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Gordon: BLM’s methane rule unworkable in Wyoming

Conservation groups hailed the rule as vital to rural economies and a step to addressing climate change, while industry leaders fret over punitive measures.

A well pad built within Jonah Energy's NPL gas field on federal land in the Green River Basin. (Mike KoshmrlWyoFile)

by Dustin Bleizeffer, WyoFile

After years of legal wrangling, the Biden administration last week announced its “final Methane Waste Rule” requiring oil and gas producers to curb gas emissions from operations on federal and tribal lands — designations that describe 70% of Wyoming’s mineral acreage.

The rule has big implications for Wyoming’s environment as well as its bedrock oil and gas industry, which mostly consists of “small producers,” according to industry officials.

The new Bureau of Land Management rule updates a suite of decades-old federal regulations and requires operators to reduce intentional venting and flaring of greenhouse gasses, prevent leaks into the atmosphere and compensate taxpayers for wasting gas that otherwise could be used by consumers.

“The rule is expected to generate more than $50 million in additional natural gas royalty payments each year to the federal taxpayer and tribal mineral owners,” according to a BLM press statement. “This conserved gas will be available to power American homes and industries.”

The BLM’s rule — a stipulation of the Inflation Reduction Act — comes just months after another Interior Department office, the Environmental Protection Agency, published its own methane rule for the oil and gas industry. The emissions reform effort is designed to coordinate with states to implement the new measures, according to the BLM, and it was crafted, in part, based on methane emissions reduction steps that Wyoming began implementing years ago, according to the agency.

A coalbed methane gas well in the Powder River Basin. (Mike Koshmrl/WyoFile)

But the EPA and BLM have gone too far, Gov. Mark Gordon said. 

The agencies’ rules are duplicative and misaligned in many instances, he said, creating a confusing set of regulations that put both the state and its oil and gas operators at risk of noncompliance. The rules, according to Gordon, threaten to muddle Wyoming’s successful efforts to achieve the same goal of preventing methane waste.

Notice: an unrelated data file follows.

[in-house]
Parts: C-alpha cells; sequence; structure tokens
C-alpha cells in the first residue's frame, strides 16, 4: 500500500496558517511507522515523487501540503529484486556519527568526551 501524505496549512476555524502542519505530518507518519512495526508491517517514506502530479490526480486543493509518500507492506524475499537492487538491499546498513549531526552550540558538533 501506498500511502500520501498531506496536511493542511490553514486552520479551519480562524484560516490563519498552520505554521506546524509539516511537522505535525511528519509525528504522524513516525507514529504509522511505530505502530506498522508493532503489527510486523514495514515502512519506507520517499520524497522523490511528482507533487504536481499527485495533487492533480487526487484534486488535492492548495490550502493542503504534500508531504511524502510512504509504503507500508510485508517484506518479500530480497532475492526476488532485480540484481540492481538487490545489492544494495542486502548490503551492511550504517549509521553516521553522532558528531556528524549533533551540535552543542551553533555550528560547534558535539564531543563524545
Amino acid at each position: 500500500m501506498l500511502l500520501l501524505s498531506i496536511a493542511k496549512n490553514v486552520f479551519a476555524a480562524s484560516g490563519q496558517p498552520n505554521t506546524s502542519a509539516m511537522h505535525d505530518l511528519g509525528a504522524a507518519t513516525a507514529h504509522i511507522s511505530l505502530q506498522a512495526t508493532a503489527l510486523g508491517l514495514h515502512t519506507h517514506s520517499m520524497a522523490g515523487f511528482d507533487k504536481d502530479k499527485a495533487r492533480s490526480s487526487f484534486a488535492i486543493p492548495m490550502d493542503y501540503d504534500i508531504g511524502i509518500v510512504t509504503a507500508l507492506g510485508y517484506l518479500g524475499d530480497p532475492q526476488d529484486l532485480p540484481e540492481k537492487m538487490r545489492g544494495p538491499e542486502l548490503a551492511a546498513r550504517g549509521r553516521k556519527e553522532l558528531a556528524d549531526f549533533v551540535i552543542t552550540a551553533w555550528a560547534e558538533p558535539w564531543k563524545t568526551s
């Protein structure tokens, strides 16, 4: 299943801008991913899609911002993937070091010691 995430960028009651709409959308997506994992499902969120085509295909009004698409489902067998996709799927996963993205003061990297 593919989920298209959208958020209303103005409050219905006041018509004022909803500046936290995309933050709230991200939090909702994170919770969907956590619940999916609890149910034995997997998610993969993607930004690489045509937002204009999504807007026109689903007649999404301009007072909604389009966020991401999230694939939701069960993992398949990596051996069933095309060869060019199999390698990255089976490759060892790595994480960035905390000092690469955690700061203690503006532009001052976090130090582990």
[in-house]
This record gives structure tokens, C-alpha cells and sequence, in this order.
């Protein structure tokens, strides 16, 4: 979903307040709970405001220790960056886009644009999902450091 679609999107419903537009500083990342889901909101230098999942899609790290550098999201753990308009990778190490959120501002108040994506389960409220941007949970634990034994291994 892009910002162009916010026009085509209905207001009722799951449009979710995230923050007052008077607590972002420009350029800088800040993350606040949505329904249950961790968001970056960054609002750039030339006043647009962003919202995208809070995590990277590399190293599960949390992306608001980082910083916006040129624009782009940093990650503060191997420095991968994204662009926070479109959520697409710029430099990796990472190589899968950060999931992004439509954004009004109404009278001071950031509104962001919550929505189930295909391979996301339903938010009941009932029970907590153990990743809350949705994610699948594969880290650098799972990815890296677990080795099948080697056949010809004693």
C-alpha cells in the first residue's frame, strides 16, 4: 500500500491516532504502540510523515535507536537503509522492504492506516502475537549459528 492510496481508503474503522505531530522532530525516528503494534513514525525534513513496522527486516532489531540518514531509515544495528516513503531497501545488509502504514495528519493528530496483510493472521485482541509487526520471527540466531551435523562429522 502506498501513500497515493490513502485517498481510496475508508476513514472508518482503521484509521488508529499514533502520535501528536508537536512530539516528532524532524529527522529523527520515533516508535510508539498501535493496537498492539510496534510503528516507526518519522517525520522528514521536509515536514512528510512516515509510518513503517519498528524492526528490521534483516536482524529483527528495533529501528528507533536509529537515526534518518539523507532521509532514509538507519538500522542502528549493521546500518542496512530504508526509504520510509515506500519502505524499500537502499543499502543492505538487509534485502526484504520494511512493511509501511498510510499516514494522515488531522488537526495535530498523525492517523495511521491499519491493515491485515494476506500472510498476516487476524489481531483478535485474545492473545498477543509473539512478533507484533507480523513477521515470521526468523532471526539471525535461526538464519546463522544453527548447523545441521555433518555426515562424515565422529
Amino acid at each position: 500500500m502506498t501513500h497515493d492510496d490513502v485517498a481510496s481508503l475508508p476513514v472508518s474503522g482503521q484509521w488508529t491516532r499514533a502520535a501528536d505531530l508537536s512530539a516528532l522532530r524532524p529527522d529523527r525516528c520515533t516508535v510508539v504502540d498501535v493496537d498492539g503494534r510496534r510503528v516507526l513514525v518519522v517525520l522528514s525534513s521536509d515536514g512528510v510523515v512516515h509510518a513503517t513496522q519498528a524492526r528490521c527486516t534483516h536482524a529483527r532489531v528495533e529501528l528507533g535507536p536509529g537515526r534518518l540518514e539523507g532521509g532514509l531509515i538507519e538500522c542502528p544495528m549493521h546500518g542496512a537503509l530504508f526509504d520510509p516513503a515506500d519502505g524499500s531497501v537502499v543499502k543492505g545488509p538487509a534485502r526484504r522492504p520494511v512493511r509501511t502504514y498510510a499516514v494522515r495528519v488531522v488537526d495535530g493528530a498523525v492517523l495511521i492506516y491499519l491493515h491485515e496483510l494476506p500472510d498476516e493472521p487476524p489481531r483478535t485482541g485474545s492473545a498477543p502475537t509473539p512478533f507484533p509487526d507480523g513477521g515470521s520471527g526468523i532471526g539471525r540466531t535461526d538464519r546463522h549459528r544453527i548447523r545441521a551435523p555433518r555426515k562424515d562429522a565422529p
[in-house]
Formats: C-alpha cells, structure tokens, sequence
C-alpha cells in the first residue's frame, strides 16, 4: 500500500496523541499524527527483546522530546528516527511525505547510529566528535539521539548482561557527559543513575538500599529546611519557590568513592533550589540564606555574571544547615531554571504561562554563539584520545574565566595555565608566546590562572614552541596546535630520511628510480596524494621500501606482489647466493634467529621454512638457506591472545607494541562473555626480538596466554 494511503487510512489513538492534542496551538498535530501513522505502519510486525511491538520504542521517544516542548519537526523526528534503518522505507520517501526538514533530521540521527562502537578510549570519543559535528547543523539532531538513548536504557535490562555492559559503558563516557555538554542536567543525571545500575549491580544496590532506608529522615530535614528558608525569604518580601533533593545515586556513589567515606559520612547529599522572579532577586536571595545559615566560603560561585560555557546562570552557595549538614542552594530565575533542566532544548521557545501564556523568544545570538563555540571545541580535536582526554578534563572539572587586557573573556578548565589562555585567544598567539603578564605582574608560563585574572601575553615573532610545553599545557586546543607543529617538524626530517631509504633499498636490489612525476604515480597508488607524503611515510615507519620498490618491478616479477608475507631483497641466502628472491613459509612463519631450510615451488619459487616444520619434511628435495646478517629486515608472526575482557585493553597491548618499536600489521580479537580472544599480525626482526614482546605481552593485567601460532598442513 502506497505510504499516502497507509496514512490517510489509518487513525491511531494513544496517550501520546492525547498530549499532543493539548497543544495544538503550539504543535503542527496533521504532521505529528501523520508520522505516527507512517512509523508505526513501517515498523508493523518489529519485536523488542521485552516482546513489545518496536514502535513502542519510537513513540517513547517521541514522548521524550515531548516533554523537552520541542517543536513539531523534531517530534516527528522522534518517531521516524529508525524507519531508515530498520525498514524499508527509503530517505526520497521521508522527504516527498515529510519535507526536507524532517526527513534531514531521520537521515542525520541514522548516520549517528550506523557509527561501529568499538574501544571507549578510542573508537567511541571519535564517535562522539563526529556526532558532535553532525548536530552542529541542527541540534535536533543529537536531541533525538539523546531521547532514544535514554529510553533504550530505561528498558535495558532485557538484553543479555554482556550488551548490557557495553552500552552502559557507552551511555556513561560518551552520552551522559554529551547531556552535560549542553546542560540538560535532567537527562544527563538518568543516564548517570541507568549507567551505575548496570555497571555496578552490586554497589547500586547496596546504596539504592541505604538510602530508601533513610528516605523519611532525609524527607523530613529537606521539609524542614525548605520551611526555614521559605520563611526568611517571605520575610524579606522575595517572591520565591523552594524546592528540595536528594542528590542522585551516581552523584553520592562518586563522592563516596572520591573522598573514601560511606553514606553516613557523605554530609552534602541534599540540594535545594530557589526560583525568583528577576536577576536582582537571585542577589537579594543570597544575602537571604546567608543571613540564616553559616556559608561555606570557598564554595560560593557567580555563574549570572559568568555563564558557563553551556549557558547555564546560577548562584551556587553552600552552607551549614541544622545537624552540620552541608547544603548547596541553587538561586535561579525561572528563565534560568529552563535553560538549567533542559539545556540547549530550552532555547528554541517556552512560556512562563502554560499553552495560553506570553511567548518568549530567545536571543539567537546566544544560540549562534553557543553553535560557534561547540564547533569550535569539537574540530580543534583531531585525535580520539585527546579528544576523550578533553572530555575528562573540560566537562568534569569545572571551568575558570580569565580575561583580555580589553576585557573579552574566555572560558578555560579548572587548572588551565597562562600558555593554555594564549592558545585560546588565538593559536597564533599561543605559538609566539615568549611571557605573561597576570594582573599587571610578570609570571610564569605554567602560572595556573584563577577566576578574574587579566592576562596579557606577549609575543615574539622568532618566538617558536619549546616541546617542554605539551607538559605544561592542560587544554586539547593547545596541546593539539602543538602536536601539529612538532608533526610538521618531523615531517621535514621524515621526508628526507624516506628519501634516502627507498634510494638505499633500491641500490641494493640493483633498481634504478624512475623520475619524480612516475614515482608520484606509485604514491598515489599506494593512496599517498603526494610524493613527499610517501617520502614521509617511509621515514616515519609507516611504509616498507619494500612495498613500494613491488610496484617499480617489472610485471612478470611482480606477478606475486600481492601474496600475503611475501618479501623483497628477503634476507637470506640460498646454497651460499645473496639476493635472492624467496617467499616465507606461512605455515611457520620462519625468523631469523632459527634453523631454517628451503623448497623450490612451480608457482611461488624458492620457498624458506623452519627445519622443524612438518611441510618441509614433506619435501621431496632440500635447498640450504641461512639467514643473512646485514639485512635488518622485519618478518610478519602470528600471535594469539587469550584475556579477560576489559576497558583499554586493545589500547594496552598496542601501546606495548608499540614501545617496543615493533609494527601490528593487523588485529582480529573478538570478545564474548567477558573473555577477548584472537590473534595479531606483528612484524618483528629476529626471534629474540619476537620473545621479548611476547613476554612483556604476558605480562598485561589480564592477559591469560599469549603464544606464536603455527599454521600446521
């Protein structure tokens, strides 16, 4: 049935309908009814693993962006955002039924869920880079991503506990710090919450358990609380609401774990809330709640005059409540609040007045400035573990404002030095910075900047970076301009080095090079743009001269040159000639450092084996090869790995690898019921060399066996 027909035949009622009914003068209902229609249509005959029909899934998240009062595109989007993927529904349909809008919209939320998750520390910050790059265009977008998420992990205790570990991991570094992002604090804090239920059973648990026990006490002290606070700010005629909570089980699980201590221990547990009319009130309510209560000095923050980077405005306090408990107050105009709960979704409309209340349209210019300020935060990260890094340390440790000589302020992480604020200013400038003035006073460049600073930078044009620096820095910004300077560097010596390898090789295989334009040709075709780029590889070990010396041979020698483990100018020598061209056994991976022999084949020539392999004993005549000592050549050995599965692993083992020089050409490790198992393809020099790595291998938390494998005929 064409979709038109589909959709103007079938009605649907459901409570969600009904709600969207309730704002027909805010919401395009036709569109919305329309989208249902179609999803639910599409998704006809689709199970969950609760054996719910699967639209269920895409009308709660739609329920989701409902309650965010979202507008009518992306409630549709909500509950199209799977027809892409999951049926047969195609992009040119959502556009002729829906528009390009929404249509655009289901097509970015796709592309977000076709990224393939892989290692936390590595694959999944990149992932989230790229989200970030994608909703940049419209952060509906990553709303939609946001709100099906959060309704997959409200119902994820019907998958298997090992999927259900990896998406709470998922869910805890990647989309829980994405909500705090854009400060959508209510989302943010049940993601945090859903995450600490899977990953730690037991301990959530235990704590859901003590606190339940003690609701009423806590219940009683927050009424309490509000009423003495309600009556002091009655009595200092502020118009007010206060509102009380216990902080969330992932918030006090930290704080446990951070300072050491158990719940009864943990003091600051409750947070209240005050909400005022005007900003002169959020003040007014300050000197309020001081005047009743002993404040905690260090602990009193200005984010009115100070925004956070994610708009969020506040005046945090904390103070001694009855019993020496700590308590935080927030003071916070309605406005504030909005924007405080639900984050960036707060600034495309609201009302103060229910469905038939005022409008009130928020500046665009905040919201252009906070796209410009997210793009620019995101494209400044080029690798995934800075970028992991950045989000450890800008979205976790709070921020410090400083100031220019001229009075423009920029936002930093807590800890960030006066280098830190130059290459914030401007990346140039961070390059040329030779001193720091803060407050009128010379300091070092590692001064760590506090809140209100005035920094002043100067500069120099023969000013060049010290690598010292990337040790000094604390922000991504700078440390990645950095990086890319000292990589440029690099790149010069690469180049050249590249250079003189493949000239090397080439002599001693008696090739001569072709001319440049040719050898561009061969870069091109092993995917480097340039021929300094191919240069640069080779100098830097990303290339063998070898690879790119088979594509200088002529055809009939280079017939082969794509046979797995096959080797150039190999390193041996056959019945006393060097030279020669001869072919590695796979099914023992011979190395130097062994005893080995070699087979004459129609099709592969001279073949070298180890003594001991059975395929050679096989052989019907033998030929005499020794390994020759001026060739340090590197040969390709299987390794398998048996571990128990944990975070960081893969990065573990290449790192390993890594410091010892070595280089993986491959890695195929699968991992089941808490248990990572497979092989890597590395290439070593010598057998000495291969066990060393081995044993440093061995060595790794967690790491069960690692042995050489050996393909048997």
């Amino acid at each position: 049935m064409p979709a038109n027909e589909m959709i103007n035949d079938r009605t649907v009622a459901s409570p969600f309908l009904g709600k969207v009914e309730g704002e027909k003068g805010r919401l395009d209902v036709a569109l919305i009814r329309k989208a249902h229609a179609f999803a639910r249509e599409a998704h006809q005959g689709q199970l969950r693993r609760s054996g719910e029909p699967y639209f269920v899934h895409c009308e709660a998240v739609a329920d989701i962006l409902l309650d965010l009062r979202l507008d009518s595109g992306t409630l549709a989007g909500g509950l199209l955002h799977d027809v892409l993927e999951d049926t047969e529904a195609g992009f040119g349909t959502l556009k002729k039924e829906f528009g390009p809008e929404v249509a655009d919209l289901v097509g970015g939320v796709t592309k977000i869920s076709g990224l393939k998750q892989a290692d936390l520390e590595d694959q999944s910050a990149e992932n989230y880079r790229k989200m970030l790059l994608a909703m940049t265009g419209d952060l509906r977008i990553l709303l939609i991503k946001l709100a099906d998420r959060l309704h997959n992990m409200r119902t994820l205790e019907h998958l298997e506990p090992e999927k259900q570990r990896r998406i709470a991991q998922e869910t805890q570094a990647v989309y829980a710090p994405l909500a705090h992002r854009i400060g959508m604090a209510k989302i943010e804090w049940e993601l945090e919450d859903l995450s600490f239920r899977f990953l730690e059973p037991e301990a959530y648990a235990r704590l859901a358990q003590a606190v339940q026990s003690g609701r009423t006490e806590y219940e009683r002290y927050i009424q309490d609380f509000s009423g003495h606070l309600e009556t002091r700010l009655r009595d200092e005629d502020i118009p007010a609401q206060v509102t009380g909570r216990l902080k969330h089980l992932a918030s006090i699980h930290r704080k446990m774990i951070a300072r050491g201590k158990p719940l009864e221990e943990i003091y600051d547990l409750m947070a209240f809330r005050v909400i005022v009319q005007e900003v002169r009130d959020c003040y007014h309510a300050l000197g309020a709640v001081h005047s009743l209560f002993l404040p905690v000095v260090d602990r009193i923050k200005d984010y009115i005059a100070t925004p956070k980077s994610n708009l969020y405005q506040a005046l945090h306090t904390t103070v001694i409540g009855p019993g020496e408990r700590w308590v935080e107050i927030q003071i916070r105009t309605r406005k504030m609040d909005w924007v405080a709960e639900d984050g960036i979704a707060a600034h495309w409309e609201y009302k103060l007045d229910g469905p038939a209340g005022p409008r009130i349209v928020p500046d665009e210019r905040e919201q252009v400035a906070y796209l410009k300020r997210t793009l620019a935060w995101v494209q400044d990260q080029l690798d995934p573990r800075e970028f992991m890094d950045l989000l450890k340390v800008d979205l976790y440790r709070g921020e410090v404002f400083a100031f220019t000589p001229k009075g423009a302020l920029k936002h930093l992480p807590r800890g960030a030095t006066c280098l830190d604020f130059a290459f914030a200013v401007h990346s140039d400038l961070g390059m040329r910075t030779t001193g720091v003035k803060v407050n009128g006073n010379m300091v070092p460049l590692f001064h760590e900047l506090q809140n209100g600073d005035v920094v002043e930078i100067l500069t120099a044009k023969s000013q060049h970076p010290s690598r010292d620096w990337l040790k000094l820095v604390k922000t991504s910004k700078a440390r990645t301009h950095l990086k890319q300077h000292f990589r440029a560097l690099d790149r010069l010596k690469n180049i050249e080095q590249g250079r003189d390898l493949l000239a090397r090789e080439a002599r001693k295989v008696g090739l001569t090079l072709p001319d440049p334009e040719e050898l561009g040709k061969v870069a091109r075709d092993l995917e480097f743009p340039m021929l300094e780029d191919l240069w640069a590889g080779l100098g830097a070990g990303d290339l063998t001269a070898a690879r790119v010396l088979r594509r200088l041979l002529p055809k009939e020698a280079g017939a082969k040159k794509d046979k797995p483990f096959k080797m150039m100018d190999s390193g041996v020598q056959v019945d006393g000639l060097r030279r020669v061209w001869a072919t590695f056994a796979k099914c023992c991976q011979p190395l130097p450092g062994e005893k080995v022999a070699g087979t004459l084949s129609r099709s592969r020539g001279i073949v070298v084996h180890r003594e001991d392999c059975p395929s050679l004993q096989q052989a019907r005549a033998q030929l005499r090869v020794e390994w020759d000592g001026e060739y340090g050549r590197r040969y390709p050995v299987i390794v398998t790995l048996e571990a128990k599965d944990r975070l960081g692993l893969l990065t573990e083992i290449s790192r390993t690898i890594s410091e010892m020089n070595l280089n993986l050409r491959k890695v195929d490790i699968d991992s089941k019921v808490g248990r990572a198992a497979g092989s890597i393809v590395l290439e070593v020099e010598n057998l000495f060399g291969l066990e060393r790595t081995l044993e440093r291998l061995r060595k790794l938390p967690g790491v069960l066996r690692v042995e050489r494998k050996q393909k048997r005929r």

“BLM continues to oppress the consumer by imposing ridiculous regulations in an attempt to hinder the oil and gas industry in the Biden crusade’s appeal to their environmental groups,” Gordon said in a March 28 statement

Environmental groups hailed the Interior’s final methane waste prevention rules as a major step forward in addressing human-caused climate change, noting that reducing methane emissions from oil and gas operations is not only technically feasible but economically beneficial to both industry and consumers.

“Taking action to limit methane waste on public lands offers a win-win-win for taxpayers, producers and communities harmed by this waste and associated pollution,” Environmental Defense Fund Senior Director of Regulatory and Legislative Affairs Jon Goldstein said in a statement.

Curbing waste

Drilling and producing oil and natural gas is an inherently leaky business. Often gasses are intentionally vented to initiate production at a new well or flared — burned — to avoid inhalation and flash hazards. In fact, some 150 billion cubic feet of methane was intentionally vented or flared in 2019 alone, according to the Biden administration. That’s about $400 million worth of gas and enough to serve 2.1 million households.